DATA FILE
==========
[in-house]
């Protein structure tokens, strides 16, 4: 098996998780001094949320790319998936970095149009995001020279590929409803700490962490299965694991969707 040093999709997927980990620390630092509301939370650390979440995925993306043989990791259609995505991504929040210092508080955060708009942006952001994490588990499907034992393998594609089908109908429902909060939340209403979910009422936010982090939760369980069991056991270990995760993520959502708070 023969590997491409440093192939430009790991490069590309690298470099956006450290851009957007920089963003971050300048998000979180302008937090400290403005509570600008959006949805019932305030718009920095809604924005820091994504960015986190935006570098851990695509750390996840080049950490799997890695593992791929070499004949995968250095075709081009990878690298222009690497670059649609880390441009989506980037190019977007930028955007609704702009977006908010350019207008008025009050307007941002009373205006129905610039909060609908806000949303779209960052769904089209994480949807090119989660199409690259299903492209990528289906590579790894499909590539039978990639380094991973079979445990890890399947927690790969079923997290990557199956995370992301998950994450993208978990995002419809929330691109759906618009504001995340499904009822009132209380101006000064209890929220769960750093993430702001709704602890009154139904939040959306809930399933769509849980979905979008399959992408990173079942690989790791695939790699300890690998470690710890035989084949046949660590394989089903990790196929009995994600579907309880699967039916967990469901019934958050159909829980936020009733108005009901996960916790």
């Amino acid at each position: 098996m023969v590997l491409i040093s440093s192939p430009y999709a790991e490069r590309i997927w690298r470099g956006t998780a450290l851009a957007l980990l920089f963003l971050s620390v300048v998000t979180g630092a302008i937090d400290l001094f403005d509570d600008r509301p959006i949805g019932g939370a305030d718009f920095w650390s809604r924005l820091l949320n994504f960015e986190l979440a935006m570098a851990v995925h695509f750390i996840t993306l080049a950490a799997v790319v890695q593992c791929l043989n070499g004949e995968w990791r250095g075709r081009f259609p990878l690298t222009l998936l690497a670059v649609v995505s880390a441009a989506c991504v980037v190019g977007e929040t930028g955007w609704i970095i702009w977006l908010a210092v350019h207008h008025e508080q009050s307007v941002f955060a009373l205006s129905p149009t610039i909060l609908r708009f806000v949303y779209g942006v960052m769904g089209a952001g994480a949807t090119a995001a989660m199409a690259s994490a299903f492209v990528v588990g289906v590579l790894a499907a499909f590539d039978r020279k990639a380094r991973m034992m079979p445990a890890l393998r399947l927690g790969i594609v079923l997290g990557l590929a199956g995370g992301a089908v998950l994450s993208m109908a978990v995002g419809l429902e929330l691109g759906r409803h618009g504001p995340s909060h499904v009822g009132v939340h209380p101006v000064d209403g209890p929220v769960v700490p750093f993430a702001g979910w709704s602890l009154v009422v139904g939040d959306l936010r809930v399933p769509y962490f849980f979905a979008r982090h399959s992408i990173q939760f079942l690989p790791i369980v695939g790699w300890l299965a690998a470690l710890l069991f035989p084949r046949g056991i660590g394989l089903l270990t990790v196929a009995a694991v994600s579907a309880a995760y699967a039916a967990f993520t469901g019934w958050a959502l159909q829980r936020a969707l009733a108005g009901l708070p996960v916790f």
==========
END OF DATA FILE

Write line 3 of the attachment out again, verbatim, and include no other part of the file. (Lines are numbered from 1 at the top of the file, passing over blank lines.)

């Amino acid at each position: 098996m023969v590997l491409i040093s440093s192939p430009y999709a790991e490069r590309i997927w690298r470099g956006t998780a450290l851009a957007l980990l920089f963003l971050s620390v300048v998000t979180g630092a302008i937090d400290l001094f403005d509570d600008r509301p959006i949805g019932g939370a305030d718009f920095w650390s809604r924005l820091l949320n994504f960015e986190l979440a935006m570098a851990v995925h695509f750390i996840t993306l080049a950490a799997v790319v890695q593992c791929l043989n070499g004949e995968w990791r250095g075709r081009f259609p990878l690298t222009l998936l690497a670059v649609v995505s880390a441009a989506c991504v980037v190019g977007e929040t930028g955007w609704i970095i702009w977006l908010a210092v350019h207008h008025e508080q009050s307007v941002f955060a009373l205006s129905p149009t610039i909060l609908r708009f806000v949303y779209g942006v960052m769904g089209a952001g994480a949807t090119a995001a989660m199409a690259s994490a299903f492209v990528v588990g289906v590579l790894a499907a499909f590539d039978r020279k990639a380094r991973m034992m079979p445990a890890l393998r399947l927690g790969i594609v079923l997290g990557l590929a199956g995370g992301a089908v998950l994450s993208m109908a978990v995002g419809l429902e929330l691109g759906r409803h618009g504001p995340s909060h499904v009822g009132v939340h209380p101006v000064d209403g209890p929220v769960v700490p750093f993430a702001g979910w709704s602890l009154v009422v139904g939040d959306l936010r809930v399933p769509y962490f849980f979905a979008r982090h399959s992408i990173q939760f079942l690989p790791i369980v695939g790699w300890l299965a690998a470690l710890l069991f035989p084949r046949g056991i660590g394989l089903l270990t990790v196929a009995a694991v994600s579907a309880a995760y699967a039916a967990f993520t469901g019934w958050a959502l159909q829980r936020a969707l009733a108005g009901l708070p996960v916790f």